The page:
The road to adoption of the United Nations’ Declaration on the Rights of Indigenous Peoples (UNDec) has been a rocky one for Canada. Canada did finally “endorse” the Declaration but not without political pressure from Indigenous Peoples. What follows is a brief synopsis of the timeline leading to endorsement:
September 13, 2007:
The General Assembly voted on the adoption of the proposal during its 61st regular session; the vote was 143 countries in favour, four against (of which Canada was one) and 11 abstaining. Canada choosing to vote against the Declaration was not without consequences.
September 13, 2007:
The then National Chief of the Assembly of First Nations (AFN), Phil Fontaine, gave this response to Canada’s vote: “Among many others, this declaration was endorsed by Canadian Louise Arbour, the UN High Commissioner for Human Rights. Our country, which led the way in the fight against apartheid, played a leading role in UN declarations about the rights of women and of children, and led in the development of the "responsibility to protect" concept, now finds itself an outlier at the UN. This is, indeed, a stain on Canada's reputation.”
December 11, 2007:
The Assembly of First Nations adopted a resolution during a special Chiefs’ assembly in Ottawa directing AFN National Chief Phil Fontaine to invite Presidents Hugo Chávez and Evo Morales to Canada to put pressure on the government to sign the Declaration, and also demanded Canada resign its membership in the United Nations Human Rights Council. "The goals of the official visit are to generate further international support for indigenous rights and social issues, establish a friendship with these visionary leaders, and establish strategic alliances with the governments of Bolivia and Venezuela," stated the resolution.
Nonetheless, work continued and gradually support for the Declaration from a Canadian perspective was achieved.
November 10, 2010:
The National Chief of the Assembly of First Nations, Shawn Atleo stated, "The UN Declaration compels both states and Indigenous peoples to work together in mutual partnership and respect".
November 12, 2010:
Canada officially endorsed the Declaration: "We understand and respect the importance of this United Nations Declaration to Indigenous peoples in Canada and worldwide," said the Honourable John Duncan, Minister of Indian Affairs and Northern Development and Federal Interlocutor for Métis and Non-status Indians. "Canada has endorsed the Declaration to further reconcile and strengthen our relationship with Aboriginal peoples in Canada."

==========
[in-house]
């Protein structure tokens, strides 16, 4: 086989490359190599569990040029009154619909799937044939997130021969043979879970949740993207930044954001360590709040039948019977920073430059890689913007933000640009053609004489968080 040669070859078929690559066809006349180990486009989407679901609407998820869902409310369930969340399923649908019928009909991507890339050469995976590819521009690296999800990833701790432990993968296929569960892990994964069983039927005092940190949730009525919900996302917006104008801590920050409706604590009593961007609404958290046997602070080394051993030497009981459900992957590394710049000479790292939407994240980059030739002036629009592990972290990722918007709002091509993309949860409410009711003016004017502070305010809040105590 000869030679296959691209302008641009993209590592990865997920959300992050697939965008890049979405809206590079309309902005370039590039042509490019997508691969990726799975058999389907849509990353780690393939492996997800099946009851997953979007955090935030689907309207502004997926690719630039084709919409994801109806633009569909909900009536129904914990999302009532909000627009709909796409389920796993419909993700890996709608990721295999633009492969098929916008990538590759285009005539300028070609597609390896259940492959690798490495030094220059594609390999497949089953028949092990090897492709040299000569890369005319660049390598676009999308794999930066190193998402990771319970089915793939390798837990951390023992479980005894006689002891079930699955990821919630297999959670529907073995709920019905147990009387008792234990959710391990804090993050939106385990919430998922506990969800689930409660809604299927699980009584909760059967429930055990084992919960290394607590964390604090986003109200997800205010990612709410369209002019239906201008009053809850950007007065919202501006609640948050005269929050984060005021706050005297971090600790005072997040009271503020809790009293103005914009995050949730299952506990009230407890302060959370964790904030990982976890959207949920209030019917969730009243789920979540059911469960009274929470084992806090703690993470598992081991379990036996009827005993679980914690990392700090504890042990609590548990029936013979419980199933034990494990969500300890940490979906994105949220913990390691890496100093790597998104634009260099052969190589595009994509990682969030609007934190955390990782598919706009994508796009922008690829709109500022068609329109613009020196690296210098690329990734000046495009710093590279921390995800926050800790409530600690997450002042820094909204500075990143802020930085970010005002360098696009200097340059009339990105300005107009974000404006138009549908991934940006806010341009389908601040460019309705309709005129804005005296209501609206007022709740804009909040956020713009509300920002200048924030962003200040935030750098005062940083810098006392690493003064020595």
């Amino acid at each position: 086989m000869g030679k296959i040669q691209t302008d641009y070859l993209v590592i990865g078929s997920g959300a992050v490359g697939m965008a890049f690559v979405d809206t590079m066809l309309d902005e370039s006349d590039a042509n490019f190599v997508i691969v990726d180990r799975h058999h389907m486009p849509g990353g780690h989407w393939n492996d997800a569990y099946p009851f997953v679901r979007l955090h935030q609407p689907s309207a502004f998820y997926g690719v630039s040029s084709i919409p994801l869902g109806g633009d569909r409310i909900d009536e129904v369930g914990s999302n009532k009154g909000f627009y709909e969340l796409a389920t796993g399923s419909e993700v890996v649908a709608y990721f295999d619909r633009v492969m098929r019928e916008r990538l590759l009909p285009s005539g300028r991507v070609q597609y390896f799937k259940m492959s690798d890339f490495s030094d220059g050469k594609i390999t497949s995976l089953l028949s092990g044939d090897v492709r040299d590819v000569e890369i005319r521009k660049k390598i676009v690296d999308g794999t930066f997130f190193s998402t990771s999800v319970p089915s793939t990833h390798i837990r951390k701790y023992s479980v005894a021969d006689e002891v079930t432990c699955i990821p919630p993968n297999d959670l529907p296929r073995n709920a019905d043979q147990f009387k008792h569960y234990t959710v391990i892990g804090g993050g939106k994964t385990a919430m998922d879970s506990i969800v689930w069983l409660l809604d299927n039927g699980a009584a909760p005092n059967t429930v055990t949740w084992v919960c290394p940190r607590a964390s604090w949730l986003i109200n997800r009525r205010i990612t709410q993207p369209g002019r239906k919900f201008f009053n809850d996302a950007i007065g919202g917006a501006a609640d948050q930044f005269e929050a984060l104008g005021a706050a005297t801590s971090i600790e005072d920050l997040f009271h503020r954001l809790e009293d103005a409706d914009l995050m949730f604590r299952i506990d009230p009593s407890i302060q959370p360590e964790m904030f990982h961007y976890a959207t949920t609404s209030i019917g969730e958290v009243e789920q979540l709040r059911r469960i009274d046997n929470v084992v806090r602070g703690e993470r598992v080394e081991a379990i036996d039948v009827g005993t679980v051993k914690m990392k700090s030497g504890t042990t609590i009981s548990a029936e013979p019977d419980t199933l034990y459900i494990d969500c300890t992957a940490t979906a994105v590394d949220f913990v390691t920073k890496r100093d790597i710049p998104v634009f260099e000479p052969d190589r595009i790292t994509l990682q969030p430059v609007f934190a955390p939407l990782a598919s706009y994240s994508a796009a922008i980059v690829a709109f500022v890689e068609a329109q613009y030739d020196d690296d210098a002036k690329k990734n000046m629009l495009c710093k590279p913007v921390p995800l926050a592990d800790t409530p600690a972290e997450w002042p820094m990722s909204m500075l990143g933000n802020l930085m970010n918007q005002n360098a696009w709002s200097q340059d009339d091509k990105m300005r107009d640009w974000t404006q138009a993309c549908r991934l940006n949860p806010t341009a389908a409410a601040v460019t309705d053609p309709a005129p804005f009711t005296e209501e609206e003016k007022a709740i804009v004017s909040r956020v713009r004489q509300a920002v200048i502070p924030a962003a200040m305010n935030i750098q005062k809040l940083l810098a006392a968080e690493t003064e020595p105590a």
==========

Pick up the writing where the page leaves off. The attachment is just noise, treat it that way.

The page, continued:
May 10, 2016:
Canada officially removed its objector status to the UN Declaration on the Rights of Indigenous Peoples.
December 3, 2020:
Bill C-15, An Act respecting the United Nations Declaration on the Rights of Indigenous Peoples, was introduced.
June 16, 2021:
Canada’s Senate voted to pass Bill C-15, the United Nations Declaration on the Rights of Indigenous Peoples Act (the UNDRIP Act or the Act), into law.
June 21, 2021:
The United Nations Declaration on the Rights of Indigenous Peoples Act received Royal Assent and immediately came into force. “Now that Bill C-15 is law, we can begin the next chapter in our reconciliation journey together with Indigenous Peoples. The road to this historic moment has been 25 years in the making. We thank the Indigenous leaders who have led these efforts here in Canada and internationally. This law will require the Government of Canada to examine existing laws, policies and practices and to take measures, in consultation and cooperation with Indigenous Peoples, to ensure their consistency with the Declaration. It provides the foundation for transformational change in Canada’s relationships with Indigenous peoples." The Honourable David Lametti, P.C., Q.C., M.P., Minister of Justice and Attorney General of Canada
Updated: September 26, 2022